The “Ideal City” in three Renaissance paintings

The ideal city is one of the works that best represent the Italian Renaissance, the historical period between 1400 and 1500. Below we present three paintings of the time (in the cover together through Photoshop to show the mutual affinity) intent on depict the utopia of a perfect city.

Similar but different, are inspired by the concept of Copy et Varietas theorized by Leon Battista Alberti. All they want to act as the definitive vision of the idealized concept of ideal city – they are represented by the culture of the time. When today we look at the city of the future, represented by contemporary architects, or when we think of those proposed during the twentieth century, surely we are facing a completely different idea … Many things have changed after all. 


The Ideal City

ideal city

The most famous is the ideal city commissioned by the court of Federico da Montefeltro – The artist is still unknown, but one can imagine that the author was one of the painters who at the time revolved around the Duke of Montefeltro; or Piero della Francesca, Luciano Laurana, Francesco di Giorgio Martini. What distinguishes the work is the perspective view and the general order of the painting as well as what it represents. Ever since Plato has begun to talk about urban utopias or ideal cities, here we see probably the best depictions of these in the history of man. I do not mean that these are the final model for cities of the future, but the representation technique detaches all the great architects newer.

The style prospective frames a perfect city, orderly, accurate in every detail; from decorations of the windows to the pavement. At the center of the square there seems to be a great Baptistery, around which is distributed the large public space. In this context, we note the total absence of persons

The Ideal City of Baltimora

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Another View of the ideal city is located today at the Walters Art Museum in Baltimore. Even this painting was born from the court of Urbino and is implicitly recognized by one of the three authors mentioned above. Here you have a perspective view, developed horizontally as in the other three paintings, where the symmetry is given by the two buildings side – different only thanks to the decorations – while the central part of the painting, is dominated by three classical monuments: a amphitheater, a triumphal arch trifornice and a building with a central plan, (probably a reworking of the Baptistery of Florence).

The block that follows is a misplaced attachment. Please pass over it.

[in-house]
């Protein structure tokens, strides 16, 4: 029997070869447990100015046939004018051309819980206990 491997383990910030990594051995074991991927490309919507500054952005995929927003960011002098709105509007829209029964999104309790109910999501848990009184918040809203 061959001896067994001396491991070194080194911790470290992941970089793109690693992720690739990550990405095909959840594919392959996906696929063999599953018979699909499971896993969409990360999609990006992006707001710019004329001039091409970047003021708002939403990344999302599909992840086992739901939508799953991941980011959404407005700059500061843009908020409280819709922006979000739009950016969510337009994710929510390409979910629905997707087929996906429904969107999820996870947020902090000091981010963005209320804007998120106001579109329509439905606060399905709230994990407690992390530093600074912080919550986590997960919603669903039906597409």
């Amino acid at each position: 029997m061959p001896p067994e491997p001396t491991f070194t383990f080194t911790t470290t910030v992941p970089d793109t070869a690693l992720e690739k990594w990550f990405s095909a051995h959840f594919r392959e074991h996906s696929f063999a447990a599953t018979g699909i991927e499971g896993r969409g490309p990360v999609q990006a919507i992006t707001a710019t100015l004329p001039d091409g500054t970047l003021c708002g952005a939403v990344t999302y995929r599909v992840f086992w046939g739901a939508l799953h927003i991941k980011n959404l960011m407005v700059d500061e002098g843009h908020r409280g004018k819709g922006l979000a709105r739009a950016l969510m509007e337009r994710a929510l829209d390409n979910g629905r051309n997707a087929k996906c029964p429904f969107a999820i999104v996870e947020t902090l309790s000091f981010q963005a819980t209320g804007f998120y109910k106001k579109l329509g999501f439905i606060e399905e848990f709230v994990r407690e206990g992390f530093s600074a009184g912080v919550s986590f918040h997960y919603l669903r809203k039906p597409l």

Here too, the square itself is the element that holds together the ideal city. In this case is lowered by a few steps, and contains in its interior four columns with statues on the top and a central fountain.

Contrary to the other two paintings, there appear some human figures that animate the city. But these were painted in the finished picture, over the final layer of the rest of the picture, so maybe they are not original.

The Ideal City of Berlin

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In Berlin, Gemäldegalerie is located  a third ideal city. Although the subject, technique and style of the prospective are the same with the previous two, this board is different in many aspects. Among the most important we note that the view is captured from a loggia, from which jut deep into the lines of perspective highlighted by the design of the pavement, which leads the eye towards the harbor. In this context it is useful to focus on the intent that the author wanted to give respect to the proximity between city and port.

The ideal city is represented here jointly with the marine business, in which the symmetry of the large central square serves as a connection, ideal and physical, between the urban and the port.

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